didn’t get it wrong, they were statistically unviable. As for the

    ‘net’s “self-policing nature”? Jayson Blair lost his job for

    fabricating, but was has Matt Drudge lost (citing Drudge’s disproved

    story alleging that Kerry had an affair)?

  • We have not yet figured out the balance.

Chuck DeFeo

  • The

    strategy of the Republican party’s e-campaign was to use viral

    marketing — a one-to-one approach. We wanted to have volunteers who

    themselves recruited volunteers. We organzied events like “Walk the

    Vote”, “Neighbour to Neighbour” and “Parties for the President”, which

    gathered people who lived in the same neighbourhood but didn’t

    necessarily know each other that well. These events were held more

    often in homes rather than public places, as Meetup events are.

  • A key part of this strategy was knowing where Republican supporters and undecideds lived.
  • This

    sort of gathering is more powerful than a TV or print ad: it’s someone

    in your neighbourhood promoting by saying “I live near you, our kids go

    to the same school, I share your values.”

  • Additional benefit of these gatherings: “You know your neighbour now”.

One question from the audience

came from someone who wanted to volunteer for the Democrats’ campaign.

He complained that that he, and many others, showed up to help out but

nobody knew what to do with them.

  • Exley:

    Our field program was a disaster. There was no plan, and there were no

    trained volunteers. “It was as if they did not see an election coming.”

  • The

    Right is beating Left at what used to be the Left’s game: grassroots

    campaigning. The Left thinks that grassroots politics is “doing neat

    stuff”, but in fact, it’s still talking to people. It fundamentally

    comes down to a cultural problem: we on the Left don’t have trust in

    ordinary people. We don’t know how to talk to ordinary Americans.

  • I agree with Chuck [DeFeo] — our best campaigners aren’t paid staff people, but real people!

Michelle Levesque: In the last week of the election, the Bush/Cheney campaign site was made accessible only from the US and Canada. Why?

  • DeFeo: “We chose to focus on where we could do the most good.”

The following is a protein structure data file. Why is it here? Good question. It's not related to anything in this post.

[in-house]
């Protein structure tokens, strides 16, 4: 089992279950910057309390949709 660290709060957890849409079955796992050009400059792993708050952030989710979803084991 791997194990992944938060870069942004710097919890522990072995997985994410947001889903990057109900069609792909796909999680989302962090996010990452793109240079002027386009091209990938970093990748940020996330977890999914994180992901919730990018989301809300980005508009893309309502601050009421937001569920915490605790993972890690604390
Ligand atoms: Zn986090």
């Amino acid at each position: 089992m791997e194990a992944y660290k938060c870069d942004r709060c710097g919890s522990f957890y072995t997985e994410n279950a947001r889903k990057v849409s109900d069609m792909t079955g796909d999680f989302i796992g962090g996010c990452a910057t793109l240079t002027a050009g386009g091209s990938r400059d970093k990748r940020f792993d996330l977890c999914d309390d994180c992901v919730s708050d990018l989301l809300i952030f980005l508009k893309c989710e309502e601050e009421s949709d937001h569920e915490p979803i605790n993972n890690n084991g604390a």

• “There are folks outside the country that would’ve preferred that we did not get our message out.”
  • Exley: “They got hacked.”
  • Chuck: “We did not get hacked!”

Various

people in the audience asked DeFeo to provide the real explanation as

to why the Republicans chose to restrict access to the Bush/Cheney

site, but DeFeo stuck to his original nonsensical reason: because there

were bad people out there. This tactic is what won the election for the

Republicans, so why mess with success?

The audience hissed as the moderator tried to move on to the next question.

Audience question:

Have we shot ourselves in the foot — have we been shortsighted in

looking at the internet as a source of funding rather than a way to

create network effects?

  • Exley: No, looking

    at the ‘net as a source of funding is good. It means that regular

    people are playing a big role. It’s not just a big donor’s game anymore.

  • “I think Chuck is trying to keep you all lulled into thinking that it’s all being hippy and talking to each other.”
  • DeFeo: The goals of the Republican e-campaign were straightforward and we stuck to them:
    • Raise money online
    • Get the president’s message across
    • Empower supporters
  • Sunshine:

    I think it was that the Republicans were on the ball by relying on

    ordinary individual voters. Democrats have been relying on unions.

  • Gillmor:

    Since we’re not going to have real public financing of campaigns,

    anything that helps raise lots of money from the little folks is going

    to be the closest thing. The Republicans are better at this than the

    Democrats.

Micah Sifry: Brought up

Ashley Faulkner, the girl whose mother was killed in the 9/11 attacks

and who was later featured in a photograph where she received a hug

from President Bush.The sound bite from this was often used: “He’s the

most powerful man in the world and all he wants to do is make sure that

I am okay”.

This “sense of security sends one back to the father

and mother”, and this psychology is evident in the rhetoric of the

Rebublicans: we speak in terms fatherland/motherland.